3 science-backed ways to lower employee turnover

Clinical psychotherapist and MGID's content strategist Megan James gives her three science-backed ways to increase employee happiness and lower turnover rates for a better bottom line.

lower employee turnover

Job hopping is now the new norm. According to Gallup, 51 per cent of workers are looking to leave their current jobs. The Balance reports that the average person changes jobs ten to fifteen times (with an average of 12 job changes) during his or her career. With all this movement, retaining a positive and motivated team is crucial to an organisation’s success. High employee turnover not only increases expenses, but it also has a negative effect on production and company morale – which ultimately affects the end user’s attitude toward a brand. It’s time to reverse the job-hopping trend for good.

Here are three science-backed ways to increase employee happiness and lower turnover rates for a better bottom line:

Be human

People like working for places that respect their personal time. Allowing employees to take time off without hassle, work from home when requested, or occasionally show up late goes a long way. Flexibility in a place that doesn’t micro-manage a professional’s time is a mature, healthy environment to work in. Life happens outside of work—good and bad. Compassionate leaders who really get this are effective leaders.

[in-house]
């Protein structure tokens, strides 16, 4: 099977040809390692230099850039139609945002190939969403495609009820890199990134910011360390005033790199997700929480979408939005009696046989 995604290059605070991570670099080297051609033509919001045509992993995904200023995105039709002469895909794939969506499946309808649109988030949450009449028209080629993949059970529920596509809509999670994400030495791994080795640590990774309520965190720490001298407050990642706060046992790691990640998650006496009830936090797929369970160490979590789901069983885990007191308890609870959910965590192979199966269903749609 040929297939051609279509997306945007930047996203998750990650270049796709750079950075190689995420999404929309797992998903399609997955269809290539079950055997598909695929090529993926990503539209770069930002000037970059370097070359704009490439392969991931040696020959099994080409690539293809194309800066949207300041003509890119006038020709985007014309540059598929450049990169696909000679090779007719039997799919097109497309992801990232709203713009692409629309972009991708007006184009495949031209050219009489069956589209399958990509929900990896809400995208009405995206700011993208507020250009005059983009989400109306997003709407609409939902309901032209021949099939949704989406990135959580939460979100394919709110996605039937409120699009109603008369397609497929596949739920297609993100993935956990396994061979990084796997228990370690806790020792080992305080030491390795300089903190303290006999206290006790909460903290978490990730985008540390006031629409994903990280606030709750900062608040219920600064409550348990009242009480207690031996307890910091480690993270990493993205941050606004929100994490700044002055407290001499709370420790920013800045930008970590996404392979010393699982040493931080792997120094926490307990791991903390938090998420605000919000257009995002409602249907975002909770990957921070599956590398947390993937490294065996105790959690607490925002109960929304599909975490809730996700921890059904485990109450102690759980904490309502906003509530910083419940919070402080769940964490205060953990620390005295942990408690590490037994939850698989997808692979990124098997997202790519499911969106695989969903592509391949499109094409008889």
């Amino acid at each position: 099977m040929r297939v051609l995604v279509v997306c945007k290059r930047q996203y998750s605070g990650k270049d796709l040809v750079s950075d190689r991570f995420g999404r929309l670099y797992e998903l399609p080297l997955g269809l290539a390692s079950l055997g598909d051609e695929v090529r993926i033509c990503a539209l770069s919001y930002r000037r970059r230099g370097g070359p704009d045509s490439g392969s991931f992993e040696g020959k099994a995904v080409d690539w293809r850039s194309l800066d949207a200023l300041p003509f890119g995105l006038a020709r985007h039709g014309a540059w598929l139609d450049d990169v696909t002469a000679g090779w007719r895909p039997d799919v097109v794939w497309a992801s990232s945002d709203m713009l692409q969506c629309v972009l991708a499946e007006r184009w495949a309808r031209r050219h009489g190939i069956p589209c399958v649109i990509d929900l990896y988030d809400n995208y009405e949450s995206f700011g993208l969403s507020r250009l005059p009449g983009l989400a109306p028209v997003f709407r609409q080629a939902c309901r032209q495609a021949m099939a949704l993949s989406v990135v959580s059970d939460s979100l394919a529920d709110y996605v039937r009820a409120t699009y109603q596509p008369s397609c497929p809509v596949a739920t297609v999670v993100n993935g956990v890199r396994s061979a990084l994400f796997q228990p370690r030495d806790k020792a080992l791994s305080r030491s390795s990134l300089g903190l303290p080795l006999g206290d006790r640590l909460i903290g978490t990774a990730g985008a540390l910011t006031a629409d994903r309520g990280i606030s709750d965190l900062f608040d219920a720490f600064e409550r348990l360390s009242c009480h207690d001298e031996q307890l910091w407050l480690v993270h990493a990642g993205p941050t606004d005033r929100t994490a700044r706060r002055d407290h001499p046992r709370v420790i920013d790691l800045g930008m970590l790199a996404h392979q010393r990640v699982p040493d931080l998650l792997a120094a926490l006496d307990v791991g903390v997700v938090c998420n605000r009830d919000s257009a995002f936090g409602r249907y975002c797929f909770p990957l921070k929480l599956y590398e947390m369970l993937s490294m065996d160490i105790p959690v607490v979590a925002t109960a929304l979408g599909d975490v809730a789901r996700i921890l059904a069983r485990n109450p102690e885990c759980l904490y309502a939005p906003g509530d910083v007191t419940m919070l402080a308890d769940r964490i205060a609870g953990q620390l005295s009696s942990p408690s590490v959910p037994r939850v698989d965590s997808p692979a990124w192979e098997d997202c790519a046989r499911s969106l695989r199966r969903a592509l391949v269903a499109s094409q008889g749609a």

Compensate with money

Money has a huge impact on company culture and is a significant motivator for employees. Most recent college grads and employees younger than 30 rate company culture as more important than salary. Older counterparts have the reverse reaction, undoubtedly because people in their 30s and older have more skills, more bills, more mouths to feed, and more debt. A company that fosters professional growth with monetary rewards and raises will always maintain more employees than the company that rewards with free swag.

Cultivate culture, don’t force it

I think all of us working for someone else, from time to time, need to remember that work is work; it’s your job. People can’t expect awesome benefits and then start showing up habitually late or complaining when asked to go above or beyond their job description. A great work culture is based on mutual respect.

Best advice for managers is to manage not only the people in their office, but also the environment they’ll be spending time together in. And start hiring candidates who talk about longevity. Seniority and commitment should be praised as much, if not more, than camaraderie. Great work cultures are not forced but developed organically over time out of respect between managers and workers.

Megan James is a clinical psychotherapist, who is also content strategist for MGID, a native advertising marketplace.

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